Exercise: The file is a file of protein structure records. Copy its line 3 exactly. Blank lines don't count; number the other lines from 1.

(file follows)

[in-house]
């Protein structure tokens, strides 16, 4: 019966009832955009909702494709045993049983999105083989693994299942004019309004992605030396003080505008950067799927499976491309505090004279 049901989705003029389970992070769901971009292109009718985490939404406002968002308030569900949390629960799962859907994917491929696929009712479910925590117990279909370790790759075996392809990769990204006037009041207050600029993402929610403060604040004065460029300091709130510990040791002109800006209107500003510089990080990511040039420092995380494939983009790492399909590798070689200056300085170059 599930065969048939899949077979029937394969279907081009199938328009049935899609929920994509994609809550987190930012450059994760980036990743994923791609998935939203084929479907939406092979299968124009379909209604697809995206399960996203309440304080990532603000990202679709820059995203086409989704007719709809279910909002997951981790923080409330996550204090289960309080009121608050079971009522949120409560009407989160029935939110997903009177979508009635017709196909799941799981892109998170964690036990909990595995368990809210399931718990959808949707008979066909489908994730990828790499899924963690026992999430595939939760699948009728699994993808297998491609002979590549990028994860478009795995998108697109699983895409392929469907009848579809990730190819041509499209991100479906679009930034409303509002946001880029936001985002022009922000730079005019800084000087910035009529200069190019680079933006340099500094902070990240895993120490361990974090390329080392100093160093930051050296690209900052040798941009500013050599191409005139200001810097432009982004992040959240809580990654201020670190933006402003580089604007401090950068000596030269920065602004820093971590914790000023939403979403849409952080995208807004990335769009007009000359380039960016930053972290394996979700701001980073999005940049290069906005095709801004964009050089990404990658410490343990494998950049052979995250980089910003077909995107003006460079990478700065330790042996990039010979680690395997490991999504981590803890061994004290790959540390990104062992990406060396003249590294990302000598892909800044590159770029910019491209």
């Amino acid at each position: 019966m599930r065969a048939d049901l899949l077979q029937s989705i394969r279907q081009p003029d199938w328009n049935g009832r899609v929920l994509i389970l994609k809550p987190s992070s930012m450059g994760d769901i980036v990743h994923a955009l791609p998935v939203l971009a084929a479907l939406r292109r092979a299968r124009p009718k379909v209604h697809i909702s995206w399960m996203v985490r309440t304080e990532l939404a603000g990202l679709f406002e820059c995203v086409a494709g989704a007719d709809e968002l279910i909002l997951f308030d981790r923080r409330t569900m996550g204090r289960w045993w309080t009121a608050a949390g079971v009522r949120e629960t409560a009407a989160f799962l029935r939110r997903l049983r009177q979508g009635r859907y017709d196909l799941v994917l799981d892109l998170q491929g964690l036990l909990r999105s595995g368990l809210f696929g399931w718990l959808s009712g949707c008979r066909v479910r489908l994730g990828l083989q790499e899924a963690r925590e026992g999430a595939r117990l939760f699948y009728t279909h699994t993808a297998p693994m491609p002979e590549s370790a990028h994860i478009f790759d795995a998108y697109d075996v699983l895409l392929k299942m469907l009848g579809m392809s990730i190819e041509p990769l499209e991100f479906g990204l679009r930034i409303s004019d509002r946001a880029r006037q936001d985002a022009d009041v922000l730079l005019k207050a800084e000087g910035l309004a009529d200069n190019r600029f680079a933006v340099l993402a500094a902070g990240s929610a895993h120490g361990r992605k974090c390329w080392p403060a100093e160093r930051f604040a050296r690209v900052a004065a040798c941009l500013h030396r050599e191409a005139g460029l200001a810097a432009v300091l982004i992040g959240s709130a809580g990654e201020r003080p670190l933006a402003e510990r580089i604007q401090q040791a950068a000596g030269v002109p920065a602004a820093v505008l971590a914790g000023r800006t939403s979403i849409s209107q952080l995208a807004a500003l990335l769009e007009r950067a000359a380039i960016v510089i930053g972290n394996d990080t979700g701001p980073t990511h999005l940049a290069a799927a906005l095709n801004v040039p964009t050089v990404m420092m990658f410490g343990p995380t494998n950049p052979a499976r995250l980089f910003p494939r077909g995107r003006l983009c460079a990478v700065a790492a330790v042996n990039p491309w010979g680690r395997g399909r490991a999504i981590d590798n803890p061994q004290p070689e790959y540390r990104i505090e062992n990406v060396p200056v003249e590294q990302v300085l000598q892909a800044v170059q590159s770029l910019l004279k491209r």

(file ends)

């Amino acid at each position: 019966m599930r065969a048939d049901l899949l077979q029937s989705i394969r279907q081009p003029d199938w328009n049935g009832r899609v929920l994509i389970l994609k809550p987190s992070s930012m450059g994760d769901i980036v990743h994923a955009l791609p998935v939203l971009a084929a479907l939406r292109r092979a299968r124009p009718k379909v209604h697809i909702s995206w399960m996203v985490r309440t304080e990532l939404a603000g990202l679709f406002e820059c995203v086409a494709g989704a007719d709809e968002l279910i909002l997951f308030d981790r923080r409330t569900m996550g204090r289960w045993w309080t009121a608050a949390g079971v009522r949120e629960t409560a009407a989160f799962l029935r939110r997903l049983r009177q979508g009635r859907y017709d196909l799941v994917l799981d892109l998170q491929g964690l036990l909990r999105s595995g368990l809210f696929g399931w718990l959808s009712g949707c008979r066909v479910r489908l994730g990828l083989q790499e899924a963690r925590e026992g999430a595939r117990l939760f699948y009728t279909h699994t993808a297998p693994m491609p002979e590549s370790a990028h994860i478009f790759d795995a998108y697109d075996v699983l895409l392929k299942m469907l009848g579809m392809s990730i190819e041509p990769l499209e991100f479906g990204l679009r930034i409303s004019d509002r946001a880029r006037q936001d985002a022009d009041v922000l730079l005019k207050a800084e000087g910035l309004a009529d200069n190019r600029f680079a933006v340099l993402a500094a902070g990240s929610a895993h120490g361990r992605k974090c390329w080392p403060a100093e160093r930051f604040a050296r690209v900052a004065a040798c941009l500013h030396r050599e191409a005139g460029l200001a810097a432009v300091l982004i992040g959240s709130a809580g990654e201020r003080p670190l933006a402003e510990r580089i604007q401090q040791a950068a000596g030269v002109p920065a602004a820093v505008l971590a914790g000023r800006t939403s979403i849409s209107q952080l995208a807004a500003l990335l769009e007009r950067a000359a380039i960016v510089i930053g972290n394996d990080t979700g701001p980073t990511h999005l940049a290069a799927a906005l095709n801004v040039p964009t050089v990404m420092m990658f410490g343990p995380t494998n950049p052979a499976r995250l980089f910003p494939r077909g995107r003006l983009c460079a990478v700065a790492a330790v042996n990039p491309w010979g680690r395997g399909r490991a999504i981590d590798n803890p061994q004290p070689e790959y540390r990104i505090e062992n990406v060396p200056v003249e590294q990302v300085l000598q892909a800044v170059q590159s770029l910019l004279k491209r």